The lens of the eye sits just behind the iris, the colored, visible muscle in the eye. As a normal part of aging, protein deposits gradually form on the lens, causing the lens to turn thick and hard. This is called a cataract. When a person can no longer perform daily activities, an eye doctor can remove the advanced cataract with surgery. Cataracts in the early stages don't need to be removed.
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Presence Noted in Examination
In the earliest stage of cataracts, a person doesn't notice changes to vision. Typically, a person has an eye examination, and the doctor mentions the presence of mild cataracts. This may come as a surprise to many people, because they have no noticeable changes with their eyes or vision. In order for the doctor to determine if someone has cataracts, he uses eye drops to dilate the pupils in both eyes. Once the drops widen the pupils, the doctor uses a slit lamp--a microscope designed specifically for eyes--to evaluate the front and back of the eye, says the National Eye Institute. If the person has a cataract, the doctor can see the cloudiness during the examination.
Cataracts occur slowly, and vision changes happen over many years. In the beginning stages of cataracts, the hardening of the lens may require the need for frequent changes in eyeglass prescription, says the National Eye Institute. With updated lenses, vision likely improves for a short time. At some point, however, a new prescription for glasses doesn't improve vision. Cataracts have a yellow tint, and since the eye uses the lens as a window to let in light, the yellow cataract will cause the person to see muted colors or a yellow haze. In the early stages, many people don't recognize the color change, though artists--as well as others who rely on color perception--may notice the color change in the beginning stages of the cataract.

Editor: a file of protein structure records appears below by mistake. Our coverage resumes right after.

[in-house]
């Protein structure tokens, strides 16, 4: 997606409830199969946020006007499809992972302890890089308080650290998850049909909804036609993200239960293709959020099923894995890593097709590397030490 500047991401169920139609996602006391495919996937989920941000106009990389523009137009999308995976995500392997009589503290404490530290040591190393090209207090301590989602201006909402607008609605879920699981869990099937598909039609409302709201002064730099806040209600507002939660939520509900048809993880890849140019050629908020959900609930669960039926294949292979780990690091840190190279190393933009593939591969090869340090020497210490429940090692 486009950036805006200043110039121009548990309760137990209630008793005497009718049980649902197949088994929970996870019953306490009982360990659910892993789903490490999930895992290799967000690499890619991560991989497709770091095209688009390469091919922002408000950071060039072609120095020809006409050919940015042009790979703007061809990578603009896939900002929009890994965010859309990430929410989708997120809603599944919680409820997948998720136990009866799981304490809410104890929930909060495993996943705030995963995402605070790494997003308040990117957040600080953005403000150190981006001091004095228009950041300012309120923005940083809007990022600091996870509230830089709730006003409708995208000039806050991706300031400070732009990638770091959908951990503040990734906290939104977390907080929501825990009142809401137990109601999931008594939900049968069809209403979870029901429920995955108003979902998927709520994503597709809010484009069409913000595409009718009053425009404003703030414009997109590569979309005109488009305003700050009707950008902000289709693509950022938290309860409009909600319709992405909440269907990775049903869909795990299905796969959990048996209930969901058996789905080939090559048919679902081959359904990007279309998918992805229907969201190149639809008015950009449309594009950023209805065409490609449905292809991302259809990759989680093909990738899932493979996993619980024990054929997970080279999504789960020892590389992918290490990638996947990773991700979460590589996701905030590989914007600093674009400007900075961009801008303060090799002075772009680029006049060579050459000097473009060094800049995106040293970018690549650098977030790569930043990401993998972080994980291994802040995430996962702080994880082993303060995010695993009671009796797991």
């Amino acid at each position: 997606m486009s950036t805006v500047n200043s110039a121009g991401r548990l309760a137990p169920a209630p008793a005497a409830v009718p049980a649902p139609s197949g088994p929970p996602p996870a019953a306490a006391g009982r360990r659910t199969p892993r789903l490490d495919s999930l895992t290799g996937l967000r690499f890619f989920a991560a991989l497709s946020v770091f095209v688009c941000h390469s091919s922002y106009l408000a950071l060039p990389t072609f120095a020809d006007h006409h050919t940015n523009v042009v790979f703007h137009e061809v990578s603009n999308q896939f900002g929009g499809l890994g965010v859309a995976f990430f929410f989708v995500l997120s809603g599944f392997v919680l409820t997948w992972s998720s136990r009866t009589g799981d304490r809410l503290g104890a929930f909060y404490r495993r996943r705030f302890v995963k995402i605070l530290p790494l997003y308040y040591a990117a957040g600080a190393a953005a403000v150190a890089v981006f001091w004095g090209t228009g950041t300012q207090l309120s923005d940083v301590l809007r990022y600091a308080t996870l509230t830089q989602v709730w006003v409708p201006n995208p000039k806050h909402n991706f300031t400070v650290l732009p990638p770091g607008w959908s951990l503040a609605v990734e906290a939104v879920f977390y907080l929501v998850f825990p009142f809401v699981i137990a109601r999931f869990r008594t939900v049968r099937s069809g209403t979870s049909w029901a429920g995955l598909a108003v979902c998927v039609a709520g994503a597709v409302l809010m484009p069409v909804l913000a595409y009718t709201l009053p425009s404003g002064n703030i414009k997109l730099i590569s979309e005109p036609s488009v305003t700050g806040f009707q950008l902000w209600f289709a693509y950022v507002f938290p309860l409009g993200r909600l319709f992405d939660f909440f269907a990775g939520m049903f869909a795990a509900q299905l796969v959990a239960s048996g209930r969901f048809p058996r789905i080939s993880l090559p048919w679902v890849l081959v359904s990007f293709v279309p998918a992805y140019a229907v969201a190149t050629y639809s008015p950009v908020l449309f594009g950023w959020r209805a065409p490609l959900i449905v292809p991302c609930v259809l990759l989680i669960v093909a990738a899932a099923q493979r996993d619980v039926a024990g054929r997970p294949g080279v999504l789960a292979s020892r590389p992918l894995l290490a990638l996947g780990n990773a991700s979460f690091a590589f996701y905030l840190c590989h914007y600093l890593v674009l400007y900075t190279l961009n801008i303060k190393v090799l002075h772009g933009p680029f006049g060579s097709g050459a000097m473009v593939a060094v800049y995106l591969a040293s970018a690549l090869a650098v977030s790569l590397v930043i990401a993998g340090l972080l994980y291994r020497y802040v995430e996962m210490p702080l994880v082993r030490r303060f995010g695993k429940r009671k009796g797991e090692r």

As light enters the eye, the deposits on the lens distort the light, causing glare problems. Many people have difficulty seeing at night, says The Foundation of the American Academy of Ophthalmology. In this situation, people with early cataracts often stop driving at night because they don't feel safe. Glare from headlights may create a starburst effect in the vision, which often adds to the difficult driving conditions.